A dry bearing does not experience the slowdown of lubing. But it’s LOUD.
This does not imply that you should not lube your bearings. I do, but SPARINGLY. Just a small amount to quiet them down a bit (and preserve them in my view). Then I blow the bearing off with compressed air. I prefer a lightly lubed bearing.
Note that for a bearing yoyo primarily used for looping (2A style) you do want it lubed, because that yoyo needs to be responsive.
Like jhb8426, I lightly lube my bearings as I like them on the quieter side. My feeling is the lube does help protect the bearings, but, I’ve read posts by some people smarter than I who say since these bearings are not load bearing that lubing them shouldn’t significantly impact performance or lifespan. That said, just a small drop on the bearing is enough…too much lube and the yoyo will be responsive until the lube breaks down a bit.
As for the first two questions, it is really up to you. When I was new, I would work on tricks individually. At some point, the tricks got cleaner and I was able to start to throw back to back tricks (double or nothing to cold fusion to skin the gerbil type of things). I have also competed in the ‘old man’ division at local contests, so, I needed to figure out how to put things together so I wasn’t standing on the stage scratching my head wondering what to do next.
As far as string tension goes, how old is your string? I find as a string gets old, it may still look great, but, it doesn’t hold tension as well as it did when it was new. I think the amount of life different people get out of a string really depends on the person’s tolerance for tension. I don’t remember breaking a string on a bearing yoyo before I was unwilling to deal with it no longer holding neutral tension long enough, or, getting a gnarly knot that I gave up on trying to untangle.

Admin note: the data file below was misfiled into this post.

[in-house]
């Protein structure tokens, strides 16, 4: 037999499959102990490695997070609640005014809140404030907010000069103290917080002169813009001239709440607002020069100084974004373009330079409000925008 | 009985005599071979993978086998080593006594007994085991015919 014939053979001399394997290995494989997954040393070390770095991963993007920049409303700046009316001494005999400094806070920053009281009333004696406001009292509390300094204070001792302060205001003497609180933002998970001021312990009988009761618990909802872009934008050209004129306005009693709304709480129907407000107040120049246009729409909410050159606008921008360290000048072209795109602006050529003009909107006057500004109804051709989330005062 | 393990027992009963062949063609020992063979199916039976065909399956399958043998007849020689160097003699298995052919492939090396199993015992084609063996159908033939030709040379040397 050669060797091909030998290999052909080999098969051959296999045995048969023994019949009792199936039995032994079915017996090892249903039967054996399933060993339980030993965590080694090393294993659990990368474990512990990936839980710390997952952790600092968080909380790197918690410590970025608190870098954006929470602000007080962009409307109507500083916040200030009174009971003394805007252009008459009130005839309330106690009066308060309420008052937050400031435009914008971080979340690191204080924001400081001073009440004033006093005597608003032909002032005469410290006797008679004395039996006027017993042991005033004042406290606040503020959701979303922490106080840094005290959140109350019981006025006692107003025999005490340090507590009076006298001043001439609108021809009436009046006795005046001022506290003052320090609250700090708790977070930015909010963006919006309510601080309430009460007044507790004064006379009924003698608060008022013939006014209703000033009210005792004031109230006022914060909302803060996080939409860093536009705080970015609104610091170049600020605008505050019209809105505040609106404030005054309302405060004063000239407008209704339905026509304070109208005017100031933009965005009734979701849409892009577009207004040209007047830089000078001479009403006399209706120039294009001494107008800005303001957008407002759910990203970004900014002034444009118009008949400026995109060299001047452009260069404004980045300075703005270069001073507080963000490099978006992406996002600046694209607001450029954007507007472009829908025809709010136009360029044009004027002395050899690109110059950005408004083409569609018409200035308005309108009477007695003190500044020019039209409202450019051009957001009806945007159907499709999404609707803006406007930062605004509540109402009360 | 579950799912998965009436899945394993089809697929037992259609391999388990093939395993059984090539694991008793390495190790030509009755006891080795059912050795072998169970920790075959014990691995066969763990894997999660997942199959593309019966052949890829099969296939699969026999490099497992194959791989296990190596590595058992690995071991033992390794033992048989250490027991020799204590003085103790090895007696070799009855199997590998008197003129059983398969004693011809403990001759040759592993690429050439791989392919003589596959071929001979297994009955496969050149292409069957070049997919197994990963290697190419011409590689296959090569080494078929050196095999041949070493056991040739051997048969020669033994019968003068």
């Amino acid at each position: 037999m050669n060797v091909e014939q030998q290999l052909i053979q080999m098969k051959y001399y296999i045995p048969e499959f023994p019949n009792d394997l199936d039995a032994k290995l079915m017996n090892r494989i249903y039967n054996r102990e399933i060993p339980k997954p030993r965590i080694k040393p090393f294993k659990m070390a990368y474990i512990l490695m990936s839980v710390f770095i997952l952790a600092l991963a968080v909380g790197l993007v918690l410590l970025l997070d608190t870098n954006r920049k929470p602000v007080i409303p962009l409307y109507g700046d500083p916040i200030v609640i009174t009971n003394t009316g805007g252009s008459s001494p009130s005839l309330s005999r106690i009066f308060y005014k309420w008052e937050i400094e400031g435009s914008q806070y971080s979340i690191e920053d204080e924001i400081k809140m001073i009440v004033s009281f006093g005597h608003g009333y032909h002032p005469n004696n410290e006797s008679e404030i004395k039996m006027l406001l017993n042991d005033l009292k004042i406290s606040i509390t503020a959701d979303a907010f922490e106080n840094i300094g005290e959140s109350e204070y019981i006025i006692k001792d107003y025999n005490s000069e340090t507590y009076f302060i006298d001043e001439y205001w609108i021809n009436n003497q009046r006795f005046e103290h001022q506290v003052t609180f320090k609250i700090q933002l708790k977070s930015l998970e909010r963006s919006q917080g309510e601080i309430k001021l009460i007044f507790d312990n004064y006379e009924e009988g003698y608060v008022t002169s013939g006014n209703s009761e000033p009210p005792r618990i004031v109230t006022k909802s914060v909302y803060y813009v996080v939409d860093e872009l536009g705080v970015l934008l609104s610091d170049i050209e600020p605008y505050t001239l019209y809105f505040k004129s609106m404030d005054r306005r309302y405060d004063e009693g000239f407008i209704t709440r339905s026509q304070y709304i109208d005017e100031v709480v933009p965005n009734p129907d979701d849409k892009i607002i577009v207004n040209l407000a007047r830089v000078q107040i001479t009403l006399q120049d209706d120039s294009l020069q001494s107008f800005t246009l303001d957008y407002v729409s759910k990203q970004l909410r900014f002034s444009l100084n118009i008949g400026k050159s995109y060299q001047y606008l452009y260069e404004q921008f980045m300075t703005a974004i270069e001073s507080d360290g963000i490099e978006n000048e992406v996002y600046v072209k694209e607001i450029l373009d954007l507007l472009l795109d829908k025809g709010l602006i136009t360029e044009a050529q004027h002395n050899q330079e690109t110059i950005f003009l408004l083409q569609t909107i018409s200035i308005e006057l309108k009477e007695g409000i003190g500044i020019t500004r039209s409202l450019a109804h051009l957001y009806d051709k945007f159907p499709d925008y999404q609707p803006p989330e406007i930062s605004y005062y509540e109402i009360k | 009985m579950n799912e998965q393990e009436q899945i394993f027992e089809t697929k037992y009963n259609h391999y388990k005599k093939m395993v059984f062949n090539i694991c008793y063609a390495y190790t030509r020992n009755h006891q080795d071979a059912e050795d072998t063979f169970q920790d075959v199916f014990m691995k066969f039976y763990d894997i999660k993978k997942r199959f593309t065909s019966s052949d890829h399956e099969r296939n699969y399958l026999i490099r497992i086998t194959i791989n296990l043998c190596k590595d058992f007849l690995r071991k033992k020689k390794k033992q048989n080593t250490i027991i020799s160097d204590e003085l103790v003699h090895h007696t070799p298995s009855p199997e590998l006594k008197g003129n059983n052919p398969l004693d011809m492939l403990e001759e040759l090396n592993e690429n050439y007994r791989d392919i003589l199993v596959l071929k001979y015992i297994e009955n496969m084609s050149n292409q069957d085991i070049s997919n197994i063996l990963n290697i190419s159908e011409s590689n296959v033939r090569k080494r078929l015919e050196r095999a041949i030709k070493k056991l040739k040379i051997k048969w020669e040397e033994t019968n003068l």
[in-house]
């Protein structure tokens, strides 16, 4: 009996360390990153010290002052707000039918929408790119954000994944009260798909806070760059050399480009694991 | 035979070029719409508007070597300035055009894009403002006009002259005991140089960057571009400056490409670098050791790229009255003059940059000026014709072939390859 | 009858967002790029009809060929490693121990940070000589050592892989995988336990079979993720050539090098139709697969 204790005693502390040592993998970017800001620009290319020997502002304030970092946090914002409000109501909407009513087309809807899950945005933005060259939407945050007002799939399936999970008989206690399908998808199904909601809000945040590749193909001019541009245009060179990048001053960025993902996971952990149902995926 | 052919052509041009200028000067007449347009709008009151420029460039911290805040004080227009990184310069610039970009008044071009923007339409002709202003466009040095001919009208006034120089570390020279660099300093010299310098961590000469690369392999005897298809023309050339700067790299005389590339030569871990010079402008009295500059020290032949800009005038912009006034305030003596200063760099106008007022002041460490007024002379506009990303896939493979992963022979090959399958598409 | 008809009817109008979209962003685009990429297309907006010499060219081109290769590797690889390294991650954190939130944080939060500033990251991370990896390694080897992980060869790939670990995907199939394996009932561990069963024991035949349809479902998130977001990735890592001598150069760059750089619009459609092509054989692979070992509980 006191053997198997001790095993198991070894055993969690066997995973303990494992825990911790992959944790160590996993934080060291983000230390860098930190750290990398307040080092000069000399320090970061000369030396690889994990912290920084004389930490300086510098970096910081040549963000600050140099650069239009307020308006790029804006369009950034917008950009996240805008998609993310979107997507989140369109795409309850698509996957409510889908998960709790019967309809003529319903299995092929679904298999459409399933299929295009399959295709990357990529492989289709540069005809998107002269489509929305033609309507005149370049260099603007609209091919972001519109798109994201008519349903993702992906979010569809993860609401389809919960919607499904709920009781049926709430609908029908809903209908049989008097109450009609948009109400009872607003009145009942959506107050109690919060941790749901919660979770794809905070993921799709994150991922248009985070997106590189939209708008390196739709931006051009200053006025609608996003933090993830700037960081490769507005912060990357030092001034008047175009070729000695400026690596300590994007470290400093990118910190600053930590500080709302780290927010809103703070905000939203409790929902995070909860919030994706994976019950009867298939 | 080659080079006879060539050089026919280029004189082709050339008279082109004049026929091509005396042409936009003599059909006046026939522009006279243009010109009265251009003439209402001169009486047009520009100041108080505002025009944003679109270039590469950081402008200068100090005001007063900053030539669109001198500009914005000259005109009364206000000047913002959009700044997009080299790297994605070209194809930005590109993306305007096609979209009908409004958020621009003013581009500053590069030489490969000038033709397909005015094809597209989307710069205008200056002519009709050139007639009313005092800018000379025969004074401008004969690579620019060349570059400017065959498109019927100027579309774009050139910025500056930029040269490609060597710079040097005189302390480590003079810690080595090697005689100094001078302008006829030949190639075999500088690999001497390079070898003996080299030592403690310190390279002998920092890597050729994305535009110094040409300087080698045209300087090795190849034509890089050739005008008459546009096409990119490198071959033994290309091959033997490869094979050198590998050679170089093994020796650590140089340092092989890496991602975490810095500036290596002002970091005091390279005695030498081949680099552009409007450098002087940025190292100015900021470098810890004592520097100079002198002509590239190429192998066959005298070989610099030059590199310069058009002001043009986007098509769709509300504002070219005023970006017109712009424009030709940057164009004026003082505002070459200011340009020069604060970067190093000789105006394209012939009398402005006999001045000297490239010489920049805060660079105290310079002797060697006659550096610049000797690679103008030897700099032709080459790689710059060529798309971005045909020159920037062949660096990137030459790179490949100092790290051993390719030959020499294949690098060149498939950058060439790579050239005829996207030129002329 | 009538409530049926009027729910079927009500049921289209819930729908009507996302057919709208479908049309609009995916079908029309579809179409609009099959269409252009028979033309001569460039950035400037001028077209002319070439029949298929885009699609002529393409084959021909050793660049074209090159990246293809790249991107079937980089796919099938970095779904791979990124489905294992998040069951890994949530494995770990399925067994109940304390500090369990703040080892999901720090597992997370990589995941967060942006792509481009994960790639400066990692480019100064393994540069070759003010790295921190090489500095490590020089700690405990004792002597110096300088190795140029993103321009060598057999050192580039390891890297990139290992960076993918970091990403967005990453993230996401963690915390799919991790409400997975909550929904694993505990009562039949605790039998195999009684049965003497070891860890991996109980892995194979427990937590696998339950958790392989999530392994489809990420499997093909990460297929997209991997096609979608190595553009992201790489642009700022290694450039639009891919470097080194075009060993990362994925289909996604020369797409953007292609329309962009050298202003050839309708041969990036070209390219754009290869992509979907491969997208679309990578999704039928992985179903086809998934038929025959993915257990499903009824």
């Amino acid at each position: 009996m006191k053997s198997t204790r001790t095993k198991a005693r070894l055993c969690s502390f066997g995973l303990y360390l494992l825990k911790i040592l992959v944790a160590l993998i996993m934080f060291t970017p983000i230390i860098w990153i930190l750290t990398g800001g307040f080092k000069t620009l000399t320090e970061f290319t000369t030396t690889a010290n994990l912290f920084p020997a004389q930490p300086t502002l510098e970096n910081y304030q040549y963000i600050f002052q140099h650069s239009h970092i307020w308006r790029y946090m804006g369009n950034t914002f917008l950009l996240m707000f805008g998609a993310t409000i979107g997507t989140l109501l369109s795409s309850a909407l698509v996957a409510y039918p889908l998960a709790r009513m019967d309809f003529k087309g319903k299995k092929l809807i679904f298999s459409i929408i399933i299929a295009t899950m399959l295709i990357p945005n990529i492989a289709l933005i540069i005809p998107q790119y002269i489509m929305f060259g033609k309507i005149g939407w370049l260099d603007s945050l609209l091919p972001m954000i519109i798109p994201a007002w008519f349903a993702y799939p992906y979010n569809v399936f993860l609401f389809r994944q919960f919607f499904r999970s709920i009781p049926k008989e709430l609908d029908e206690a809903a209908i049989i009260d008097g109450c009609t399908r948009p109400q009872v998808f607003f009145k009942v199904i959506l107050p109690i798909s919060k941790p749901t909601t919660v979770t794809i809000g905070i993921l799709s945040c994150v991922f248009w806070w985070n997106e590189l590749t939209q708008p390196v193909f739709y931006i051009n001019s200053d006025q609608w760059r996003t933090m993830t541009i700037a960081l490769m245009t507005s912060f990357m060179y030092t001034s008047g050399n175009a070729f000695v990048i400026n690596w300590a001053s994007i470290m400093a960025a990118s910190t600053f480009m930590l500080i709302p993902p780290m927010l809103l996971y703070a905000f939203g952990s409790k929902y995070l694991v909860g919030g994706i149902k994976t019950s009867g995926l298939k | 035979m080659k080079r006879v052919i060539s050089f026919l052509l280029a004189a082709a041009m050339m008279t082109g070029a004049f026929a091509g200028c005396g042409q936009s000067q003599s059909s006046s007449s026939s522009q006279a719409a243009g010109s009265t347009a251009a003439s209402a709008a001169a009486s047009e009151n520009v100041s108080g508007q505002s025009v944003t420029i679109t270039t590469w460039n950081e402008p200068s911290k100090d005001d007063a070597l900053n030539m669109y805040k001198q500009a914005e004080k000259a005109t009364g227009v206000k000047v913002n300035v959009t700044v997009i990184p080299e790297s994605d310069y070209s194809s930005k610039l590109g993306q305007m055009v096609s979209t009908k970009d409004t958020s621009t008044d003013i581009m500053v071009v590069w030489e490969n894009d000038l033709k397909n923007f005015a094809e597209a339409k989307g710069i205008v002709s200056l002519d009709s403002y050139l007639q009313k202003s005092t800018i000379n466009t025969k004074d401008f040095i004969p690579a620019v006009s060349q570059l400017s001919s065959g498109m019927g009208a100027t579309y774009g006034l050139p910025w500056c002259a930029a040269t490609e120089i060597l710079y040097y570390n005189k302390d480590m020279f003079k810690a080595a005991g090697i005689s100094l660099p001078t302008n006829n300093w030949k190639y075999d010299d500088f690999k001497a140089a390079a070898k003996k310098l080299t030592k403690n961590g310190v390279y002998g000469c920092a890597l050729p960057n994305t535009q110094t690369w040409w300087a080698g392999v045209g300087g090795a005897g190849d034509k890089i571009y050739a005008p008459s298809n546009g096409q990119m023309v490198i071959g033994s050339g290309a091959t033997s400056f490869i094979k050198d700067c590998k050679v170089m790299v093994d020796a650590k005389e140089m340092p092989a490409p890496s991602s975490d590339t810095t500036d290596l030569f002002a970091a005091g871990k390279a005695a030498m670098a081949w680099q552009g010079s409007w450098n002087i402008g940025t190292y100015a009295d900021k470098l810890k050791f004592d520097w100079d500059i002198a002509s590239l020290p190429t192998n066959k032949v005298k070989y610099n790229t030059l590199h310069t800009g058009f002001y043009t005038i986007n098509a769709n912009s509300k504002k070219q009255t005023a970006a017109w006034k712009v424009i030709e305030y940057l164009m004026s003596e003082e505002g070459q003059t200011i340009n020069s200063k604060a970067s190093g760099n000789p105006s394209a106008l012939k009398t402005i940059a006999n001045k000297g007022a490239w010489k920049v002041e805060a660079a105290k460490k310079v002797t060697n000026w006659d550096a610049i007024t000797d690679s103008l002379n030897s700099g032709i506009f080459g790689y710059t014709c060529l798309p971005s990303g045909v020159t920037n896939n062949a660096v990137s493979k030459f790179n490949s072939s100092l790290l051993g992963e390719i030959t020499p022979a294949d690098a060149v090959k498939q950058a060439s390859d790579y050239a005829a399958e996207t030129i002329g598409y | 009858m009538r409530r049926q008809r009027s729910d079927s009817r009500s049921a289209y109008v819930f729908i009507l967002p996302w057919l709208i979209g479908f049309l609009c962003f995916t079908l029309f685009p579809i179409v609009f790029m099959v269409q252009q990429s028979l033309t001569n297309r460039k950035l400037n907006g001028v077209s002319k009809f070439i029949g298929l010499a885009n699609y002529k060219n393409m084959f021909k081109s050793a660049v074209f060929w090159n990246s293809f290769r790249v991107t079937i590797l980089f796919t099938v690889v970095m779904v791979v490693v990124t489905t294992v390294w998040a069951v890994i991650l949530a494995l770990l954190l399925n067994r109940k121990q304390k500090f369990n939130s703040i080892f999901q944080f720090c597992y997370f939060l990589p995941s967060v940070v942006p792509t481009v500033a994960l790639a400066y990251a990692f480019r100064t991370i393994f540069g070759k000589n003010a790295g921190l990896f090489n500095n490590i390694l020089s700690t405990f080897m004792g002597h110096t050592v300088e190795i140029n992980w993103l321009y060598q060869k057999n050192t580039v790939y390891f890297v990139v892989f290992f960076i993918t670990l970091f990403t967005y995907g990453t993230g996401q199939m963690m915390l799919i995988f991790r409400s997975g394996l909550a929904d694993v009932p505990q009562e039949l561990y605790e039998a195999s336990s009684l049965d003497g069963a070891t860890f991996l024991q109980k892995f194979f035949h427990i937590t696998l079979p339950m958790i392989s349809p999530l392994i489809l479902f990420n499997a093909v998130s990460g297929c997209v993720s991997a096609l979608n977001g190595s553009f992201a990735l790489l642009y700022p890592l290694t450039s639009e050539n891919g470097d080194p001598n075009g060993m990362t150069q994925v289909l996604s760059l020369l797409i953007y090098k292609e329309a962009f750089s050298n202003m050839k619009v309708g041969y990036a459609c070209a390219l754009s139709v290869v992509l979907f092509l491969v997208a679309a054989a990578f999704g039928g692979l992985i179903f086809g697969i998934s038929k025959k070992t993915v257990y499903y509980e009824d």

All of this said, welcome to the yoyo world. try to remember it is a toy and have fun with it. like others have said, don’t be afraid to just explore, take concepts and elements you have learned from a trick and see what else you can do with them. Usually the worst that happens is an unexpected smack to the knuckles or a knot.
After 6 months I’d definitely recommend some thin lube. Just the tiniest half of a drop is all you need, but it is sooo much quieter and smoother with it.
Here’s some examples…
I bought this YYF Boss from the b/s/t and the first thing I do with any throw I get is apply thin lube. Here’s why – listen and see for yourself:
That is the exact same throw, exact same bearing, only difference is I did my typical treatment… 2 drops of thin lube plus lots of compressed air spinning. Notice the after video has more spin time and less noise.
Here’s a BBB Endeavor I got the same way… looks like ceramic bearing. Kind of an extreme example, I guess, but thin lube & compressed air hyperspin works even on ceramics!
Heres a G2 OC from a trade, this has a nice new bearing so the spin time is about the same before and after but listen to the sound of the bearing!
I think the best thing is to just play around and do weird stuff. Go into a familiar mount and do something you haven’t done before, maybe do the opposite of what goes tcomes to mind. Try crossing your arms or adding a whip in it. I usually just do random stuff until something I like happens and hope I remember what I did. One of my easiest methods is learning a new trick from somebody else and altering it until it’s a whole new trick.
I’d say just adjust tension before any long combo or a performance.
You might be keeping your hands slightly misaligned and pushing the strings against the sidewalk making it tilt, or possibly landing on strings croooked. As far as bearings they’re so cheap I’ve honestly never really lived bearings I just move on to a new one when they get super loud, somehow I always have bearnings galore despite rarely buying any.
Edit: Did not realize this was so old haha just saw it on top